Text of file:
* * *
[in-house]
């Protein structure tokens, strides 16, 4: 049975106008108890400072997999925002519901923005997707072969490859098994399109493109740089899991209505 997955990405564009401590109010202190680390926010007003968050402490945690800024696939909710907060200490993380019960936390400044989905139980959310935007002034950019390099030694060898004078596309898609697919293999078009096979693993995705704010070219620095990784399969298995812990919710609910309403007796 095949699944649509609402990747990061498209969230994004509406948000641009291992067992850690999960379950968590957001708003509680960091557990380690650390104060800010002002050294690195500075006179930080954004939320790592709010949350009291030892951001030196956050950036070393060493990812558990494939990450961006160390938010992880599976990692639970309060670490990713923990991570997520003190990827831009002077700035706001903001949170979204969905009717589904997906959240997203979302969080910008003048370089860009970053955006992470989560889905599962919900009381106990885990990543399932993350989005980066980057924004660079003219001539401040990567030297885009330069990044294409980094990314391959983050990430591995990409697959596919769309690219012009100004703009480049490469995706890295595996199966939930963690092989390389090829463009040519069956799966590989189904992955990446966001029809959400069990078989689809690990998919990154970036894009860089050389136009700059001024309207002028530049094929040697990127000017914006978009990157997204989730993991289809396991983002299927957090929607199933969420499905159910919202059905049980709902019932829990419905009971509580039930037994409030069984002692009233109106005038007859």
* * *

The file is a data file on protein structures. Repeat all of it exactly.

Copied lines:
[in-house]
């Protein structure tokens, strides 16, 4: 049975106008108890400072997999925002519901923005997707072969490859098994399109493109740089899991209505 997955990405564009401590109010202190680390926010007003968050402490945690800024696939909710907060200490993380019960936390400044989905139980959310935007002034950019390099030694060898004078596309898609697919293999078009096979693993995705704010070219620095990784399969298995812990919710609910309403007796 095949699944649509609402990747990061498209969230994004509406948000641009291992067992850690999960379950968590957001708003509680960091557990380690650390104060800010002002050294690195500075006179930080954004939320790592709010949350009291030892951001030196956050950036070393060493990812558990494939990450961006160390938010992880599976990692639970309060670490990713923990991570997520003190990827831009002077700035706001903001949170979204969905009717589904997906959240997203979302969080910008003048370089860009970053955006992470989560889905599962919900009381106990885990990543399932993350989005980066980057924004660079003219001539401040990567030297885009330069990044294409980094990314391959983050990430591995990409697959596919769309690219012009100004703009480049490469995706890295595996199966939930963690092989390389090829463009040519069956799966590989189904992955990446966001029809959400069990078989689809690990998919990154970036894009860089050389136009700059001024309207002028530049094929040697990127000017914006978009990157997204989730993991289809396991983002299927957090929607199933969420499905159910919202059905049980709902019932829990419905009971509580039930037994409030069984002692009233109106005038007859």